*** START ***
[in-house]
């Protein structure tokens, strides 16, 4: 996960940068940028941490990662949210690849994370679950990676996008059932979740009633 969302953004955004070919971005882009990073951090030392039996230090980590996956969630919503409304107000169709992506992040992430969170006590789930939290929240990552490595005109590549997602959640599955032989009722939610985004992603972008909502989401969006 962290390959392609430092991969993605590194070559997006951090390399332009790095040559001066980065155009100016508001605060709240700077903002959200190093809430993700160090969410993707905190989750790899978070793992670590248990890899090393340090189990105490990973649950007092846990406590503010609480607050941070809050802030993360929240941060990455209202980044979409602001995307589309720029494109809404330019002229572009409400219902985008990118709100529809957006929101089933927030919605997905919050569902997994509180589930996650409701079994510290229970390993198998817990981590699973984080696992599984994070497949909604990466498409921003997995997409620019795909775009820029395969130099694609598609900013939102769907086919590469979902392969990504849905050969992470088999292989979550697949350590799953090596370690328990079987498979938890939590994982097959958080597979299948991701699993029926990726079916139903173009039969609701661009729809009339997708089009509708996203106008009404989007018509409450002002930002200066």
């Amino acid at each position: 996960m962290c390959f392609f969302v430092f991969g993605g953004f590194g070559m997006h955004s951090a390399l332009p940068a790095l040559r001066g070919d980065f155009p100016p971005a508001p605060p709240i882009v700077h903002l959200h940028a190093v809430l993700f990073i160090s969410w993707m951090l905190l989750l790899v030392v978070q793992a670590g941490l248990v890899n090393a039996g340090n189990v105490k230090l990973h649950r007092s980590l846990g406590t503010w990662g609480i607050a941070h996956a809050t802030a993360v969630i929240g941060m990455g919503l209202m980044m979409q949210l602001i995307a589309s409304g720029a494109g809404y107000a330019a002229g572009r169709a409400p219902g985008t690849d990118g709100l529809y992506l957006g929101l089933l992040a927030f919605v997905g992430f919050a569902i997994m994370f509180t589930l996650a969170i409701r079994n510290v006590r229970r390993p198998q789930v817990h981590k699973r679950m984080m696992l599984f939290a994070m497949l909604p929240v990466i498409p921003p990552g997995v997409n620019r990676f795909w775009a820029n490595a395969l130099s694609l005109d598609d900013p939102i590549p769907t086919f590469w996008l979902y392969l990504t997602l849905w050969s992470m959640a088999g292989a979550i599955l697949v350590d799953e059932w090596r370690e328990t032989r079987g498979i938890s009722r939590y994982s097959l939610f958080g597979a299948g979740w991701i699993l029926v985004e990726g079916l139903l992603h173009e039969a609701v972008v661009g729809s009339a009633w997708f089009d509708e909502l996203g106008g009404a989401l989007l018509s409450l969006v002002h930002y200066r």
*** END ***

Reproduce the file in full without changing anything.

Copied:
[in-house]
């Protein structure tokens, strides 16, 4: 996960940068940028941490990662949210690849994370679950990676996008059932979740009633 969302953004955004070919971005882009990073951090030392039996230090980590996956969630919503409304107000169709992506992040992430969170006590789930939290929240990552490595005109590549997602959640599955032989009722939610985004992603972008909502989401969006 962290390959392609430092991969993605590194070559997006951090390399332009790095040559001066980065155009100016508001605060709240700077903002959200190093809430993700160090969410993707905190989750790899978070793992670590248990890899090393340090189990105490990973649950007092846990406590503010609480607050941070809050802030993360929240941060990455209202980044979409602001995307589309720029494109809404330019002229572009409400219902985008990118709100529809957006929101089933927030919605997905919050569902997994509180589930996650409701079994510290229970390993198998817990981590699973984080696992599984994070497949909604990466498409921003997995997409620019795909775009820029395969130099694609598609900013939102769907086919590469979902392969990504849905050969992470088999292989979550697949350590799953090596370690328990079987498979938890939590994982097959958080597979299948991701699993029926990726079916139903173009039969609701661009729809009339997708089009509708996203106008009404989007018509409450002002930002200066």
């Amino acid at each position: 996960m962290c390959f392609f969302v430092f991969g993605g953004f590194g070559m997006h955004s951090a390399l332009p940068a790095l040559r001066g070919d980065f155009p100016p971005a508001p605060p709240i882009v700077h903002l959200h940028a190093v809430l993700f990073i160090s969410w993707m951090l905190l989750l790899v030392v978070q793992a670590g941490l248990v890899n090393a039996g340090n189990v105490k230090l990973h649950r007092s980590l846990g406590t503010w990662g609480i607050a941070h996956a809050t802030a993360v969630i929240g941060m990455g919503l209202m980044m979409q949210l602001i995307a589309s409304g720029a494109g809404y107000a330019a002229g572009r169709a409400p219902g985008t690849d990118g709100l529809y992506l957006g929101l089933l992040a927030f919605v997905g992430f919050a569902i997994m994370f509180t589930l996650a969170i409701r079994n510290v006590r229970r390993p198998q789930v817990h981590k699973r679950m984080m696992l599984f939290a994070m497949l909604p929240v990466i498409p921003p990552g997995v997409n620019r990676f795909w775009a820029n490595a395969l130099s694609l005109d598609d900013p939102i590549p769907t086919f590469w996008l979902y392969l990504t997602l849905w050969s992470m959640a088999g292989a979550i599955l697949v350590d799953e059932w090596r370690e328990t032989r079987g498979i938890s009722r939590y994982s097959l939610f958080g597979a299948g979740w991701i699993l029926v985004e990726g079916l139903l992603h173009e039969a609701v972008v661009g729809s009339a009633w997708f089009d509708e909502l996203g106008g009404a989401l989007l018509s409450l969006v002002h930002y200066r």